Lately, because the Pac-12’s fortunes have waned in football — and because the league was hamstrung by a television deal that pays its schools tens of hundreds of thousands of dollars less per 12 months than the Big Ten’s contract — schools like Alabama, Ohio State, Georgia and Clemson have often mined Southern California for elite talent.
Beyond football and men’s basketball, U.C.L.A. and U.S.C. are forces within the so-called Olympic sports. U.S.C., as an example, has won national championships in beach volleyball, women’s outdoor track and field and men’s tennis within the last decade. For its part, U.C.L.A. has won recent titles in baseball, beach volleyball, women’s gymnastics, women’s soccer, softball and ladies’s tennis. Each schools have also won titles in water polo, which is just not a Pac-12-sponsored sport for men or women.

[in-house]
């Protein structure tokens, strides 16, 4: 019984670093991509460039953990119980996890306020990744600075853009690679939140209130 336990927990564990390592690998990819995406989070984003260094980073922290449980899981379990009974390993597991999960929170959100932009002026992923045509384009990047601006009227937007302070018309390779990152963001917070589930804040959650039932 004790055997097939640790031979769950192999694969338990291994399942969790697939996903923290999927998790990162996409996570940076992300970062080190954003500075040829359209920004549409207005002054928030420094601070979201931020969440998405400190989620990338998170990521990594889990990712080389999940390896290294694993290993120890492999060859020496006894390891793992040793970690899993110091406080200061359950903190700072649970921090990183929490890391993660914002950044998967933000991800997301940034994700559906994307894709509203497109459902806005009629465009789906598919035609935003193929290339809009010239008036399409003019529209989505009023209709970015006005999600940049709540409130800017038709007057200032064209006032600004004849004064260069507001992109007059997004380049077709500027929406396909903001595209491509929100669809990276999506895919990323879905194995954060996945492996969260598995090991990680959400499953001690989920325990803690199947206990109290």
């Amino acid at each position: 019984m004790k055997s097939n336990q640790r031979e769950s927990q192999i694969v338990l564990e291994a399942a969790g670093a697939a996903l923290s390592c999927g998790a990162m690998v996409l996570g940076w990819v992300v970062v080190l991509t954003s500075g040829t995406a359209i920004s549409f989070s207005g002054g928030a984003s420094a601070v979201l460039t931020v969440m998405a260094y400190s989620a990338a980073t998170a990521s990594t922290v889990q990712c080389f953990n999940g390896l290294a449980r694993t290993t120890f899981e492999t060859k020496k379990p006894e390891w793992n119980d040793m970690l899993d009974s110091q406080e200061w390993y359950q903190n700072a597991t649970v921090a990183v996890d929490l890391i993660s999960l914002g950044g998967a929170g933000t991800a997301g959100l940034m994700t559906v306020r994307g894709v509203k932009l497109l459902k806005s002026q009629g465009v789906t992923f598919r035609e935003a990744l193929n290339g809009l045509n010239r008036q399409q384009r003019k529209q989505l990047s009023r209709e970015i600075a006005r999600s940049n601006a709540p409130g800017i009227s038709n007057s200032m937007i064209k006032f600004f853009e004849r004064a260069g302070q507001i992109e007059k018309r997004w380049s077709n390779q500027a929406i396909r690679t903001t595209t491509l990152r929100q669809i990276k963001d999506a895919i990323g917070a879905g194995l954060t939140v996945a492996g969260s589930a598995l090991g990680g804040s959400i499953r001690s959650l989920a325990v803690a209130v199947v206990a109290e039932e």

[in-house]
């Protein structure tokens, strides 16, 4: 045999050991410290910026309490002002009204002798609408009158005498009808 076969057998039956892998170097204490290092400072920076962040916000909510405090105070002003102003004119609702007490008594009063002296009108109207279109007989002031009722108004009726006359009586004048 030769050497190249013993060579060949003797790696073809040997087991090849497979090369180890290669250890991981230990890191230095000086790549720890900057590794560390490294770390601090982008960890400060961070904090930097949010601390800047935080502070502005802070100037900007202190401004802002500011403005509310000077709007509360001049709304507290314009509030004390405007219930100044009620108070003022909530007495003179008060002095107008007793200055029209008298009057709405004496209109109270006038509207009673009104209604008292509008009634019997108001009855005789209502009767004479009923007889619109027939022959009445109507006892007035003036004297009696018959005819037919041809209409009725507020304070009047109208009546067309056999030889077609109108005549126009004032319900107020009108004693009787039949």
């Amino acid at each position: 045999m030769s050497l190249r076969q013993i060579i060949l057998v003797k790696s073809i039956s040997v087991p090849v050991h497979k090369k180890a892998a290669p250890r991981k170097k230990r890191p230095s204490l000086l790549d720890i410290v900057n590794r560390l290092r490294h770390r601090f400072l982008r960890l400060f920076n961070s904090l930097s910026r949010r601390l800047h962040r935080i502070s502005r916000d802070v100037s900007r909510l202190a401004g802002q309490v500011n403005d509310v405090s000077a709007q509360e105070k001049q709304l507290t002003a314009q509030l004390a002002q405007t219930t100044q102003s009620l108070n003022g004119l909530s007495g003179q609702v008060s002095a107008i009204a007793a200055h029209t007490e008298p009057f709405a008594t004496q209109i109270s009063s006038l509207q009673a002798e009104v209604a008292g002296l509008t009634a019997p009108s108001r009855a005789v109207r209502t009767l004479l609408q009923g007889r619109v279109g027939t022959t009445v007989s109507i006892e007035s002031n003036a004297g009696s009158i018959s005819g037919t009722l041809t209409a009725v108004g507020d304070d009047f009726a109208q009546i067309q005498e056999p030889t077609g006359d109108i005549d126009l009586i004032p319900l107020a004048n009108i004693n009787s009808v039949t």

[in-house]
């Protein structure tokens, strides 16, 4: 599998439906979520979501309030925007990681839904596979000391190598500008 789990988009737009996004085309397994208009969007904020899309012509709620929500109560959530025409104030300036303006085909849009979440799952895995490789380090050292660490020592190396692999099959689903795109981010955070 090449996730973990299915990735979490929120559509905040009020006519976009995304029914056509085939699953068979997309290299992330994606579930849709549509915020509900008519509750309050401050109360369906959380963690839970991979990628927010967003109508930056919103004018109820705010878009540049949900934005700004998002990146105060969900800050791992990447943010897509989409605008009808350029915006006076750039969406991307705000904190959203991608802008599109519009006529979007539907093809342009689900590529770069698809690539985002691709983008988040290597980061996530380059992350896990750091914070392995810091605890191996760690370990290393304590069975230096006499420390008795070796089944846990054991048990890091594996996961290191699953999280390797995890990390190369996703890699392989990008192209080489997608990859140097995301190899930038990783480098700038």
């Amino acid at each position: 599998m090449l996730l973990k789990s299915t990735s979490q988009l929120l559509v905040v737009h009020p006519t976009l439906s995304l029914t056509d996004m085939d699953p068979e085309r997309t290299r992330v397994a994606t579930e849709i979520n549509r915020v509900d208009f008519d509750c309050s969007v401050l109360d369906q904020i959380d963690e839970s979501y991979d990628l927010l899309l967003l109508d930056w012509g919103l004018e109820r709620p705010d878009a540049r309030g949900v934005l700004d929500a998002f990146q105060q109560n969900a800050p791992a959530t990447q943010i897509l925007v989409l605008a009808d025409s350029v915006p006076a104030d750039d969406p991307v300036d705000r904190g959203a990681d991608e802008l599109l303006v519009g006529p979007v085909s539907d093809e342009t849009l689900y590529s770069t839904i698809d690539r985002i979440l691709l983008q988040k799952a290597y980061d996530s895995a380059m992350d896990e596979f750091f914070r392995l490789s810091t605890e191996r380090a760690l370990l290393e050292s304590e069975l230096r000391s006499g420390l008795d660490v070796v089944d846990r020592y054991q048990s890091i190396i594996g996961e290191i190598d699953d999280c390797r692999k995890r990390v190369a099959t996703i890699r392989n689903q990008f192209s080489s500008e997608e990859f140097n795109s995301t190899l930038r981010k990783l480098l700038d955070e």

Overshadowed by the potential financial windfall is the increased burden placed on athletes, be they football players or distance runners, who will often travel to make round trips from Los Angeles to far-flung campuses in State College, Pa.; Latest Brunswick, N.J.; and College Park, Md., for competition.
The deal could lift a shadow from the tenure of Kevin Warren, the Big Ten commissioner since 2019, who drew criticism in 2020 when his league initially decided to not play the autumn football season due to pandemic. Although the conference ultimately reversed its decision and staged a fraction of the games it had planned, the episode has followed Warren since. (The Pac-12, under Larry Scott, also canceled and revived its 2020 football season.)
At the identical time, the departures of U.S.C. and U.C.L.A. pose a pointy test for George Kliavkoff, who became the Pac-12 commissioner a 12 months ago. Last August, within the wake of the selections by Oklahoma and Texas, the league said it didn’t plan to expand “right now,” partially due to “the present competitive strength and cohesiveness of our 12 universities.”